Funding a biotech startup is no easy task and can influence the long-term success of a company. Here are some of the do’s and don’ts of successful biotech fundraising.
Learning from failures can be valuable in almost any pursuit, and biotech funding strategies are no exception. For example, when a startup is in the initial stages of fundraising, the company “sometimes doesn’t have a choice and has to accept the money that’s available,” as Martin Muenchbach, Partner at BB Biotech Ventures, told Philip at Refresh Amsterdam. However, the money often comes from different sources. This can result in a conflict of interest between investors if a venture fund at the end of its lifespan is looking for an early exit whilst another venture fund is seeking a long-term investment.
VCs or pharmaceutical companies may not be the best initial choice of investor for a biotech startup. Luckily, according to Münchbach the funding options for biotechs in Europe have increased in the last five years, now including grant money from the EU, which is awarded to companies without a loan, strategic investors, and startup accelerators and incubators.
For small biotech businesses seeking to raise less than €1M, Muenchbach recommends, “You could talk to a family office and they might be willing to do a convert structure, so they get an interest or risk premium because they came in early. But then they would convert in the next equity round of financing, so that’s a kind of a bridge instrument.”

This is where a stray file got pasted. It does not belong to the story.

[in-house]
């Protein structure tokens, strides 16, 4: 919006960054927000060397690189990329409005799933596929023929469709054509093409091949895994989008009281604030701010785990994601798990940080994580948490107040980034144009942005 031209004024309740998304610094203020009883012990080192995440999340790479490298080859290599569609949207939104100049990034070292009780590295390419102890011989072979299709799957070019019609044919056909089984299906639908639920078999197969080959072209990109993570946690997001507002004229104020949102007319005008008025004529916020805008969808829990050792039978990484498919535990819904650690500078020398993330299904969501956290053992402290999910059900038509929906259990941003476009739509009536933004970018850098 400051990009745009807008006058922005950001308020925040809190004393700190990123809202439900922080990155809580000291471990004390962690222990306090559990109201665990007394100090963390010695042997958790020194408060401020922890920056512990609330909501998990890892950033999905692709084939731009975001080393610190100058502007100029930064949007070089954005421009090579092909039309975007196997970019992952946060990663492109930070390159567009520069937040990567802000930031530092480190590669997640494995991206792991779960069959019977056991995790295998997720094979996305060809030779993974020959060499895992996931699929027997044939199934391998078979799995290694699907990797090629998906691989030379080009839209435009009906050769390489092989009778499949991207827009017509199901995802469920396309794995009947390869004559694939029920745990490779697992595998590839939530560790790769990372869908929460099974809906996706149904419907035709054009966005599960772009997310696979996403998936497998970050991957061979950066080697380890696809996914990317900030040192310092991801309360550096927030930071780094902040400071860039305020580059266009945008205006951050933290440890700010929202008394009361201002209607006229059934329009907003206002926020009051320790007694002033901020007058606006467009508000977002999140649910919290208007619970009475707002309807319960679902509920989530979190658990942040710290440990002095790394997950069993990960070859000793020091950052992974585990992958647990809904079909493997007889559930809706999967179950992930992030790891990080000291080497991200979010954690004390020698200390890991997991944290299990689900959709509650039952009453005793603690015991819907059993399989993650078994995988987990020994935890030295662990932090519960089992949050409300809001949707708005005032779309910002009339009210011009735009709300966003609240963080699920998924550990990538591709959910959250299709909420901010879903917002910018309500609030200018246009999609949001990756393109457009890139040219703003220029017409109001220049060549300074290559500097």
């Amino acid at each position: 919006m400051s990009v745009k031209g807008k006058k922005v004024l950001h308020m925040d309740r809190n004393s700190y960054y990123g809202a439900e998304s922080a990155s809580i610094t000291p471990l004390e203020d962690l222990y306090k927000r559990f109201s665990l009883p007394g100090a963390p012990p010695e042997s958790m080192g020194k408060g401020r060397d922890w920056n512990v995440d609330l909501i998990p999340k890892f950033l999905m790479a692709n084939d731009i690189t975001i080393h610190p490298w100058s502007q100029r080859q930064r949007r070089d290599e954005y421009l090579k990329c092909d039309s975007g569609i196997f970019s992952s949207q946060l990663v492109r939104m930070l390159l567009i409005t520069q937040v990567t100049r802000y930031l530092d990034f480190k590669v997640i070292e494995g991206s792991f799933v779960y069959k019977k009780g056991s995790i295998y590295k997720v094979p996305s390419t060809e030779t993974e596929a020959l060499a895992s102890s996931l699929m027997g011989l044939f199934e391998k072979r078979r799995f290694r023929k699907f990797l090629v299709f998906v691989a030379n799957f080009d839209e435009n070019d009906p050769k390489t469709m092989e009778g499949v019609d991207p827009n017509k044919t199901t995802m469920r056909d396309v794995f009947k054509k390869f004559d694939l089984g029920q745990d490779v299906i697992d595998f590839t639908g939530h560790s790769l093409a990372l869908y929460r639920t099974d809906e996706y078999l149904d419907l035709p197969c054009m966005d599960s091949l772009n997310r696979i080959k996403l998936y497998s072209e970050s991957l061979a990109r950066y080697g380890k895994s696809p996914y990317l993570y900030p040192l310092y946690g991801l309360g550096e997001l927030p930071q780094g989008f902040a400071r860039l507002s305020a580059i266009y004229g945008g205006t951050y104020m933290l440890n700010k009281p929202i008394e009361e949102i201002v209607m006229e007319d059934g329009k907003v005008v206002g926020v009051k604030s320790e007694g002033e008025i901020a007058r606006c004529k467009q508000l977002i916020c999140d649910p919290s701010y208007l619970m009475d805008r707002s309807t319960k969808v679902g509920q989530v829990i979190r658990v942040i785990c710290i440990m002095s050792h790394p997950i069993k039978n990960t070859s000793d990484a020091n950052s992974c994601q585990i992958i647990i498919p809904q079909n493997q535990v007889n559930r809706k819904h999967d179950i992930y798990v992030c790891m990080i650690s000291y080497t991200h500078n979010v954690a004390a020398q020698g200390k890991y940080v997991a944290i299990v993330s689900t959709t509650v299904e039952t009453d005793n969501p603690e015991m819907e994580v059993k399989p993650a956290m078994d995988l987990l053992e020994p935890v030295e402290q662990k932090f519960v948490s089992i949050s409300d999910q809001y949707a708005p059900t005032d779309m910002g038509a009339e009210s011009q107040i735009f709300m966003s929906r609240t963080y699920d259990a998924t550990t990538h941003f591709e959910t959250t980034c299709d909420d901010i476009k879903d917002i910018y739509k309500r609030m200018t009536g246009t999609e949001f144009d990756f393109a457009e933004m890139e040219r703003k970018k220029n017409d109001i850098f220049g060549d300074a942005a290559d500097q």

It could be advantageous to hold off going to a VC and raise funding from other sources first. For example, Molecular Partners first turned to small partnering deals and private investors, or “family and fools,” jokes Muenchbach. After the initial fundraising, Molecular Partners continued to keep the VC informed on their technology’s mechanism of action and their team’s capabilities. When they did approach BB Biotech Ventures, “it was easier to come to a higher valuation,” explains Muenchbach.
Compared to the US, there are not many European VCs investing in biotech startups. Muenchbach believes this actually works out well for biotechs, because it means European VCs rarely compete with each other and it’s easier for biotechs to raise funding from multiple VCs.
When being approached by biotech startups, Muenchbach explains, VCs like to see data that explains what sets the technology apart from competitors, if available, and an understanding of a product’s mechanism of action. VCs also follow successful founders, and fundraising without hard data is possible if a founder has built a reputation and credibility. In turn, it is equally important for founders to make sure that the company’s management and its investors share the same long-term goals.
“You have to like the person, chemistry is important,” says Muenchbach who believes the founder-investor relationship is “like a marriage, but it’s really expensive to get divorced.”
There is no secret recipe for successfully funding a biotech startup. Keeping a flexible, open mindset is important for a founder to assess the different funding options that are available. Different sources of funding may be more effective at different stages of a company’s development. And nurturing relationships with investors can lead to the long-term success of a company.
To get all the details, watch the interview with Martin Muenchbach here.
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